By Alex Emslie
The Alameda County Sheriff’s Office mistakenly released incident reports on the violent arrest of a man last November that followed a high-speed pursuit across the Bay Bridge and into San Francisco, where a surveillance camera captured two deputies severely beating the suspect after he appeared to surrender.
Stanislav Petrov suffered multiple fractures to both arms and hands in the beating, as well as cuts to his head and a possible concussion. Video of the arrest garnered national attention and drew comparisons to the 1991 Los Angeles police beating of Rodney King.
The pursuit began early in the morning of Nov. 12 in a San Leandro hotel parking lot. Two deputies attempted to contact the driver of a white Mercedes that had been reported stolen. The driver, later identified as Petrov, rammed both deputies’ patrol cars and pushed his way out of the parking lot, injuring one of the deputies. The other began a chase that would exceed 100 mph and lead at least half-a-dozen deputies to a darkened alley in San Francisco.
Just after 2 a.m., Petrov crashed into a parked car near Stevenson and 14th streets, according to Deputy Shawn Osborne’s report. Petrov jumped from the Mercedes and ran, with deputies Luis Santamaria and Paul Wieber in close foot pursuit.
Wieber and Santamaria wrote in incident reports four days after the arrest that they feared Petrov had a weapon and was leading them into an ambush.
“Because I did not know the street we were on as we pursued Petrov, I was worried that Deputy Wieber and I could be killed or seriously injured,” Santamaria wrote in his report.
Wieber is about 10 feet behind Petrov when they both enter the frame of a Stevenson Street surveillance camera. Wieber tackles Petrov as he slows and looks over his left shoulder.
The deputy wrote that he slid forward and lost control of Petrov during the tackle and that he felt Petrov attempt to raise himself off the ground.
“Petrov had committed an assault with a deadly weapon against a deputy [when he rammed the deputies’ patrol cars in San Leandro] and I had no doubt he would attempt to seriously harm me if given the opportunity,” Wieber wrote.
Santamaria began hitting “on his upper left arm to gain his compliance” as Wieber got to his feet, he wrote. Both deputies then continued to strike Petrov more than 30 times as he wriggled on the ground and cried out in pain.
“Petrov refused to surrender and I feared Deputy Santamaria and I were starting to fatigue,” Wieber wrote. Both deputies said they felt dizzy from exertion as more deputies started to arrive and began handcuffing Petrov’s broken arms.
San Francisco Public Defender Jeff Adachi, who released surveillance video of the arrest on Nov. 13, said the deputies wrote a “legal fiction.”
“They obviously wrote this after they were aware of the video that we released,” Adachi said. “They attempt to justify why they beat this man nearly to death, and their explanation doesn’t stand up to the video.”
Alameda County Sheriff’s Office spokesman Sgt. Ray Kelly said it wasn’t uncommon for the deputies to have filed reports four days after the arrest, and especially so during the investigation of the Petrov beating. He said the deputies requested attorneys before writing their reports.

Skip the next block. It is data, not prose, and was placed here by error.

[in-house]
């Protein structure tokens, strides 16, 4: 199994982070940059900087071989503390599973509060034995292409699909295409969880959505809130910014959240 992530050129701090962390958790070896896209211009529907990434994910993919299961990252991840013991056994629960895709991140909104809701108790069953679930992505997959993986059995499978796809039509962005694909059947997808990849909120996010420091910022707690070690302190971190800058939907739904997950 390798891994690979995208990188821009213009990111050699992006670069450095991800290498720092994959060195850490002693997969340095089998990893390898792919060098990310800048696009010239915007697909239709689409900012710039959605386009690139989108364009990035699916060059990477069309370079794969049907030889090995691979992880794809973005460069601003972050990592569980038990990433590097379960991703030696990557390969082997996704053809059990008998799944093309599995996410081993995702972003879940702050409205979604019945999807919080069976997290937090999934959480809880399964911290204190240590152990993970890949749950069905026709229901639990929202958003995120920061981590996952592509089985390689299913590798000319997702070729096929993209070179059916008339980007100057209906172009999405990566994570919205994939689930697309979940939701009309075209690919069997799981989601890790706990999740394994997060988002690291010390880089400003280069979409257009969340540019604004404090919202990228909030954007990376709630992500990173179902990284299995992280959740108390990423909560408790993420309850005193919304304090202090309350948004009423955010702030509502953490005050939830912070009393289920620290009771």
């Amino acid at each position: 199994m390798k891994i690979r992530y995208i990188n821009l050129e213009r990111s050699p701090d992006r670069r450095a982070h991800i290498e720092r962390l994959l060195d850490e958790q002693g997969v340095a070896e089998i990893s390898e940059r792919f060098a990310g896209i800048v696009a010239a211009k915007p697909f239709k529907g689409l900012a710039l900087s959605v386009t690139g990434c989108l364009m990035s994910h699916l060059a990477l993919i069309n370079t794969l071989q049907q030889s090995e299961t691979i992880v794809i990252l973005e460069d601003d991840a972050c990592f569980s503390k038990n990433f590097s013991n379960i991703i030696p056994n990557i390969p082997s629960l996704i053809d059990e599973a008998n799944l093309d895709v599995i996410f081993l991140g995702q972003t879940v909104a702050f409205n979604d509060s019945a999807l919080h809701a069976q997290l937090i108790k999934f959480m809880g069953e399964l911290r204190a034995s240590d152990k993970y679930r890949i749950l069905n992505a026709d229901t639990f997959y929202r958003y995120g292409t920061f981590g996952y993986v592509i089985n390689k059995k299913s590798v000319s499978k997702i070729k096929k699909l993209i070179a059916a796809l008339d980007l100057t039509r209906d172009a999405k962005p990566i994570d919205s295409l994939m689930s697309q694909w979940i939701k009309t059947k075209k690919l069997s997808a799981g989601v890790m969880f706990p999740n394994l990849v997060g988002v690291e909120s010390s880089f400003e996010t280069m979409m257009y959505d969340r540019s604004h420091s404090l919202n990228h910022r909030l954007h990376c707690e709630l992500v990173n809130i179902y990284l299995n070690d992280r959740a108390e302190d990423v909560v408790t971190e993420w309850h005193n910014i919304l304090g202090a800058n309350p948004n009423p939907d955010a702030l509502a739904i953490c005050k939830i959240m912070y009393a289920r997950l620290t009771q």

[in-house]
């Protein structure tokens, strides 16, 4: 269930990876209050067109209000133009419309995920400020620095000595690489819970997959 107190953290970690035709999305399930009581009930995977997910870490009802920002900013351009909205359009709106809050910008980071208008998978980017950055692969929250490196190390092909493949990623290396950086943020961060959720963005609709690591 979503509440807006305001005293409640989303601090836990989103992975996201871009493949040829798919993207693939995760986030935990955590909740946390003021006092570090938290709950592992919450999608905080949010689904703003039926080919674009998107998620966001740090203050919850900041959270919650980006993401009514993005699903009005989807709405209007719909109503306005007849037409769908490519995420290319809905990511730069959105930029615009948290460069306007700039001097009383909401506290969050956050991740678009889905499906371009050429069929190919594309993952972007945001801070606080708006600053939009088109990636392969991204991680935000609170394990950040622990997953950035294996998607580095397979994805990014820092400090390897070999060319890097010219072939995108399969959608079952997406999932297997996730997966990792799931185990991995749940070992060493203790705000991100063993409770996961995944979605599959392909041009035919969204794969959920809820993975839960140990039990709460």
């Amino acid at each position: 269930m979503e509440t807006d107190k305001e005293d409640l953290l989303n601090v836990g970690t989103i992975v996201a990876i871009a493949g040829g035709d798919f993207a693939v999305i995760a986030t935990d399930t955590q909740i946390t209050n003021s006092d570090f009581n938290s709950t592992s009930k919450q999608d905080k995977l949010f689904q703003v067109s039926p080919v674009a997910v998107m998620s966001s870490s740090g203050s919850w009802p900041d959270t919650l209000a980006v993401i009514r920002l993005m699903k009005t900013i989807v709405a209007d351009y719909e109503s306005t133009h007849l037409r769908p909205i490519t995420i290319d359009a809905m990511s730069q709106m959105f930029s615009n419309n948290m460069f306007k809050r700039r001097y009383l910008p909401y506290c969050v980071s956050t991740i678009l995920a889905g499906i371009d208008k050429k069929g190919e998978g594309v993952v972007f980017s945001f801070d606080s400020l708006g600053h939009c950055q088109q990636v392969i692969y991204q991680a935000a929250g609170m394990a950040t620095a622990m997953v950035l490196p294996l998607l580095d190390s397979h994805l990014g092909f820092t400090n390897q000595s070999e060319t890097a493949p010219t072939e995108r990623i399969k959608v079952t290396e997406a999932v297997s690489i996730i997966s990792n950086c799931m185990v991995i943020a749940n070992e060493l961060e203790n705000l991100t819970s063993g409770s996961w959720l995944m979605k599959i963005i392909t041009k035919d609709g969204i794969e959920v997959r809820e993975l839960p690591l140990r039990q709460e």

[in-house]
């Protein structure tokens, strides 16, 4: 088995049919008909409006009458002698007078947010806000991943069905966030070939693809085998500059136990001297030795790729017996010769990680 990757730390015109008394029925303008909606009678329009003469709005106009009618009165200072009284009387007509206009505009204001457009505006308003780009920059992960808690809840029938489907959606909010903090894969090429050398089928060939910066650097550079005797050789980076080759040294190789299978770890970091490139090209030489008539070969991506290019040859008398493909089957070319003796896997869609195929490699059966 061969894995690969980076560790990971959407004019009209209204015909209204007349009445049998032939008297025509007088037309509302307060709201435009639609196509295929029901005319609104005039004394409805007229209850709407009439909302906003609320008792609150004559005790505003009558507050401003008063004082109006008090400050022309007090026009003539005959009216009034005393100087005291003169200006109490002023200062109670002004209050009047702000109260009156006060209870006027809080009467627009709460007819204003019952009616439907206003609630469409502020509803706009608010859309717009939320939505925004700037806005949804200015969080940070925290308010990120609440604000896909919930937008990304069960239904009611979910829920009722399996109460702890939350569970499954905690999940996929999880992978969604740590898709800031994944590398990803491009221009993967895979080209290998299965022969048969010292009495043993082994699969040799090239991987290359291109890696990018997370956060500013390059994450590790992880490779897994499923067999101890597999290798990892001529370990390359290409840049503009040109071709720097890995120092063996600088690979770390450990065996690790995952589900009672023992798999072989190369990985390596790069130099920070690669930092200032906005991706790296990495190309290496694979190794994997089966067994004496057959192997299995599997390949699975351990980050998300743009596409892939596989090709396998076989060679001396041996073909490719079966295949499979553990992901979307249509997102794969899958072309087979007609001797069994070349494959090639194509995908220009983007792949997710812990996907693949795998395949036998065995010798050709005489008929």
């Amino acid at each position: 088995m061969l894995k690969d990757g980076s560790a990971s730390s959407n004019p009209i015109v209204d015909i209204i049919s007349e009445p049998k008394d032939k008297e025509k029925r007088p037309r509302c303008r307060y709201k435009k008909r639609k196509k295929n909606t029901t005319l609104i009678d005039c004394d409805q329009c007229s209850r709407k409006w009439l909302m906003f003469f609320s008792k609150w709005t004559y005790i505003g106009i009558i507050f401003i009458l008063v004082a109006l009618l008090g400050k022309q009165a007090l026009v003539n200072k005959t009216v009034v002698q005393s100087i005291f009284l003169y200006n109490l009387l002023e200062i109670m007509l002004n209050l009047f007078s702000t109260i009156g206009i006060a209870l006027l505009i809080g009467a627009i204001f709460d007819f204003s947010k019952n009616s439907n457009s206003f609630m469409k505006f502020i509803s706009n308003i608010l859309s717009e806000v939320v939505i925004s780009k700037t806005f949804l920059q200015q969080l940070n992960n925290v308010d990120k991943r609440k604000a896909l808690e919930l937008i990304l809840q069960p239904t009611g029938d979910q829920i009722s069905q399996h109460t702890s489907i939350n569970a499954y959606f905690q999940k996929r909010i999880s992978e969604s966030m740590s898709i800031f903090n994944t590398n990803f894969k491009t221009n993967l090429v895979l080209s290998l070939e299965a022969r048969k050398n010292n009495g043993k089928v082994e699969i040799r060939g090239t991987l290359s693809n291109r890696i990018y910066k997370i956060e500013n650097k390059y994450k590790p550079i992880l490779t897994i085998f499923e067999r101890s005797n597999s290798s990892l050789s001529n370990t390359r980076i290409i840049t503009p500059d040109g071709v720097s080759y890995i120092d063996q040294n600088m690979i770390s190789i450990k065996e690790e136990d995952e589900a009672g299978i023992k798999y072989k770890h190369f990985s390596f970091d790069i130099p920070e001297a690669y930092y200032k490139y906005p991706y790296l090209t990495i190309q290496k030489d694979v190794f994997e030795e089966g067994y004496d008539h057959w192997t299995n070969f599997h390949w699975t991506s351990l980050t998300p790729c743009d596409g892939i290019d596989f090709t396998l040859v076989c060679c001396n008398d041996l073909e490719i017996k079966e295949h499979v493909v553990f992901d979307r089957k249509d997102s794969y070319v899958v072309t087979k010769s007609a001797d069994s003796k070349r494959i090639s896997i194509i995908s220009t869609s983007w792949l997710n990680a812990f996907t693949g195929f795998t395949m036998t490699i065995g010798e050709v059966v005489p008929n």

“It was likely that this case could be punitive,” he said. “They requested attorneys, and so the department has to afford them. We have to comply when they want an attorney.”
Kelly said no law or policy would have prevented Wieber and Santamaria from viewing the video between its release on a Friday and submitting their reports the following Monday.
“I think the video had gone pretty viral at that point,” he said. “So it’s probably obvious.”
Civil rights attorney Michael Haddad is representing Petrov. He said Wieber and Santamaria wrote “CYA reports.”
“Basically they knew the jig was up, and so you can see them writing very defensively trying to justify the multiple deadly force head strikes with steel batons,” he said.
Wieber and Santamaria remain on paid administrative leave pending the outcome of an internal investigation into the arrest, Kelly said. He said their incident reports, as well as those of 20 other sheriff’s deputies involved in the incident and investigation, should not have been released.
“I don’t think it’s going to affect the case and the investigation at this point,” he said, adding that the reports would have been released at some point. “It came to light sooner rather than later.”
Deputy Sierry Wilhelm wrote in a follow-up report Nov. 16 that none of the 11 deputies or two sergeants involved in the incident had activated their body-worn cameras. Activation of the cameras is optional under the sheriff’s current policy, which is going to change. Kelly said Petrov’s arrest had a lot to do with that.
“We’re aware that 11 cameras were not activated,” he said. “That’s concerning and that’s one of the reasons that we’re looking at new technologies with auto-activation. … They consciously would have to turn it off. We’re looking at fail-proof systems for activation, so the officers don’t forget or whatever.”
Adachi and Haddad both said the failure of so many deputies to activate body cameras concerns them.
“You don’t turn your camera on if you’re committing a crime,” Haddad said, “and that’s probably what’s happening here.”
Haddad said he’s held off on filing a civil claim to give the San Francisco district attorney time to file criminal charges against Wieber, Santamaria and any other deputies or officers involved in the incident, but time is running out.
“It didn’t take more than a few days to look at the video and determine that these officers committed crimes and clearly acted outside of any legitimate law enforcement policy,” he said.
The San Francisco district attorney is still considering criminal charges related to the incident, a spokesman confirmed.